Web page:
Over a year ago, we rejoiced triumphantly as we left the discombobulated mess that is Bank of America and went to a smaller, regional bank instead. BofA was so bad, they would charge us fees month after month for no reason, even though their representatives would assure us in person that these fees should never be charged. Because every time I called for help I got a different person, our problem would only get solved temporarily, and with a lot of twenty minute phone calls to go along with it.
At the bank we’ve been at for the past year, things had been going great. Both Mrs. Mase and I knew all of the employees at our local branch, and they took good care of us. Before long, things worked like clockwork and we didn’t have to deal with big bank problems anymore. Or so I thought.
Even though we went a smaller bank that was more personable, we still went to one that had corporate strategy and stockholders as their primary focal point – not necessarily the customers. Now, I don’t want to speak badly about them because they really were/are a decent bank, it’s just the series of events that forced us to leave happened to occur in a sour kind of way.
We got a letter in the mail near the end of last year stating that our particular bank branch was being sold to another regional bank, and that they were going to transfer over all of our accounts in mid- January. After that we just started getting new check books in the mail. There were no phone calls or follow up letters from the people at this new bank. The people at the old bank had no idea what was going on themselves and couldn’t provide much useful information about the transition. This was problematic because the next closest branch was fairly out of the way from where we live and where my wife works. Again, we felt like we were just tossed around in the sea of the bank’s customers as one of many, and we certainly didn’t feel appreciated as customers anymore.
In looking for a new bank to house our family’s accounts, we automatically ruled out any of the big banks. Our past experiences and those of family and friends have shown us that that’s not the way to go if you desire a more personal (read: at least minimally human) banking experience. Going to another regional bank seemed like an option, but what was to stop them from selling off their branch to a competitor too? Granted, the probability of this occurring is relatively unknown, but we didn’t want to take the chance given the annoyance involved in shifting all of your money to another institution.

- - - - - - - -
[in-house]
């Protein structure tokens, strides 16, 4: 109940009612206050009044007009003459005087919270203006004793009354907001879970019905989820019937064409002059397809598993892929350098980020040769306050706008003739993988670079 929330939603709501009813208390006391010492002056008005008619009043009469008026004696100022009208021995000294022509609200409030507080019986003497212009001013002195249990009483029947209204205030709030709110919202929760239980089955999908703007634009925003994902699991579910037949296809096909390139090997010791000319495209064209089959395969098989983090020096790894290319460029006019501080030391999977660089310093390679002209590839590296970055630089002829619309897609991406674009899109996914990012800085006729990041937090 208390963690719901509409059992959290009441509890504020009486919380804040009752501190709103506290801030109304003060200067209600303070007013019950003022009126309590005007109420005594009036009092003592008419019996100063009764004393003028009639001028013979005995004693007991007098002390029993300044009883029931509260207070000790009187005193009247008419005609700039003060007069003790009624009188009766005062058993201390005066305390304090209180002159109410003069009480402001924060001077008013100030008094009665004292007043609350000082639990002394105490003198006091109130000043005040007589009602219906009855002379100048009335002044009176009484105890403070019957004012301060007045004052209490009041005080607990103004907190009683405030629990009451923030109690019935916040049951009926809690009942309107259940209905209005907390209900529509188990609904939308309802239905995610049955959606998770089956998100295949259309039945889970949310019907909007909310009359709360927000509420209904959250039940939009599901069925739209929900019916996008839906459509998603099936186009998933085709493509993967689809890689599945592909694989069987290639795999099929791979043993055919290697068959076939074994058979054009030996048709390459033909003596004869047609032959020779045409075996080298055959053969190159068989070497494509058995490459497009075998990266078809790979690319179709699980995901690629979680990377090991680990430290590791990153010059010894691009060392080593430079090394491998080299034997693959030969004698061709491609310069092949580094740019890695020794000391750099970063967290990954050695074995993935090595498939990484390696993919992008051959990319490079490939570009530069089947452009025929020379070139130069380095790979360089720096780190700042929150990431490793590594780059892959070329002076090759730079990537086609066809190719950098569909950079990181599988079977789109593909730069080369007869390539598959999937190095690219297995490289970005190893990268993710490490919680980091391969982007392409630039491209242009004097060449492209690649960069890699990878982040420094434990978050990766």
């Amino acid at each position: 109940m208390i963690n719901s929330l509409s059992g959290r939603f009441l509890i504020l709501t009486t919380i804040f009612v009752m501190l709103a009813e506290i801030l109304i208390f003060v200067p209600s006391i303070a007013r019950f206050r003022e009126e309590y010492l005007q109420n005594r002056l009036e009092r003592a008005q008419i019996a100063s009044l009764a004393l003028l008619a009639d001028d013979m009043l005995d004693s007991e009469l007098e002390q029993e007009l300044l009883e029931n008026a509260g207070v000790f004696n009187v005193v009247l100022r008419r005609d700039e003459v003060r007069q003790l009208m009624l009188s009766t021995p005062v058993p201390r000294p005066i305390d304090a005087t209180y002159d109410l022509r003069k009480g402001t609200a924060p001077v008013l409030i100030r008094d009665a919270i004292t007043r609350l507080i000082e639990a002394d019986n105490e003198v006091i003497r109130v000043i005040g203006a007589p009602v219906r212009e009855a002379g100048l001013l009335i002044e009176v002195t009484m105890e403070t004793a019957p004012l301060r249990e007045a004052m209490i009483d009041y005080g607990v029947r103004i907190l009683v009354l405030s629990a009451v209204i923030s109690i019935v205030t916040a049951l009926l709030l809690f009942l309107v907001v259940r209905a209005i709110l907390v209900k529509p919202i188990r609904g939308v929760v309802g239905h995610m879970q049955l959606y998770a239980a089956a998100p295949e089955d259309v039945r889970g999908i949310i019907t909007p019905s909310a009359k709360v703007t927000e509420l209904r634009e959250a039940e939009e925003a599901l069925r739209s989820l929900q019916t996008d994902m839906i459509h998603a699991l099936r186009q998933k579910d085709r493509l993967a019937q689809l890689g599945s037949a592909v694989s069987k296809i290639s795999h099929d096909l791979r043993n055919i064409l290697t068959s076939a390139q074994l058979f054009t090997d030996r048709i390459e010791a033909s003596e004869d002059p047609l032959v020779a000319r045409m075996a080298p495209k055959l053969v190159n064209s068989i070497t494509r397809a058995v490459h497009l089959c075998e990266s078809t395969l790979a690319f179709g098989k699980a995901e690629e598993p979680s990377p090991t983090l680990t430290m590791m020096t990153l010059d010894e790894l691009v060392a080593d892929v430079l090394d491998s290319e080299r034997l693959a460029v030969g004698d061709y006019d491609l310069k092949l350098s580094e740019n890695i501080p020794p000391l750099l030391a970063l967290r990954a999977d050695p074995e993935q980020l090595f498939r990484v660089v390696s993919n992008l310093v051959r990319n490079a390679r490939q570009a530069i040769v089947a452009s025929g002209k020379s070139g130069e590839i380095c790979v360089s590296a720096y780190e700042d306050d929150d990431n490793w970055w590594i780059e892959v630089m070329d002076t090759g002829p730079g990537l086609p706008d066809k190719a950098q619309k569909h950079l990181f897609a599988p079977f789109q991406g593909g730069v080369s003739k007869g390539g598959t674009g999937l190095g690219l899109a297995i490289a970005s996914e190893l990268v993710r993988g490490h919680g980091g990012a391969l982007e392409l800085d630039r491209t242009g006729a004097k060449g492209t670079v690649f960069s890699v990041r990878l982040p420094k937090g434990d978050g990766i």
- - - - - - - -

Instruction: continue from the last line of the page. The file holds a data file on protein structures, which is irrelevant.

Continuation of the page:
Next we explored online banks, which we considered as a feasible option. One of the top contenders was Simple, an online bank based out of Portland. After hours of research it really seemed like it might be the bank for us. That was, until we learned that they do not offer joint accounts. For us, this was a big deal, so we continued the search. Also, the notion of not being able to withdraw cash easily on a regular basis made us think twice about online banks. Although the world is moving toward exclusively digital transactions, we’re just not there yet. When the day comes that the Federal Reserve stops printing physical money, we’ll deal with it. Until then, cash is king!
We ultimately decided on going with a local credit union that has a branch that is a two minute walk from our house. The convenience, obviously, is unparalleled, and the staff is friendly. When can still go whenever we need to withdraw cash. Most importantly though, the credit union has been around since the 60’s and is a credit union, so by definition we are the owners (technically, members). This means slightly higher interest rates on deposits, more personalized service, and as close to guaranteed stability as you can get. As long as the general population in St. Louis remains stable and growing modestly, there should be a reasonable pool of the population who can do business with the credit union.
I used to worry a lot about joining a credit union because the local nature of it worried me. With the big banks, I liked knowing that I could travel to another city, in a completely different part of the country, and still be able to go to my bank’s ATM or branch. With technology in 2016 though, this definitely isn’t a problem for most credit unions because of the CO-OP network. Also, if we ever do move from the area, we’ll just switch to another credit union in the new location.
If you aren’t banking with a credit union, I would suggest at least looking into it. You never know what the other side of the fence looks like until you take a peek. Because I had never had experience with credit unions, I simply went along with what other people did – get an account at one of the big banks. Sure, those guys tend to have fancier apps, bigger buildings and lots of money to loan you – but do they actually treat you like a person? Do you they really give you the most competitive rates? It’s important to continually ask yourself these questions. After all – this is your money we’re talking about here!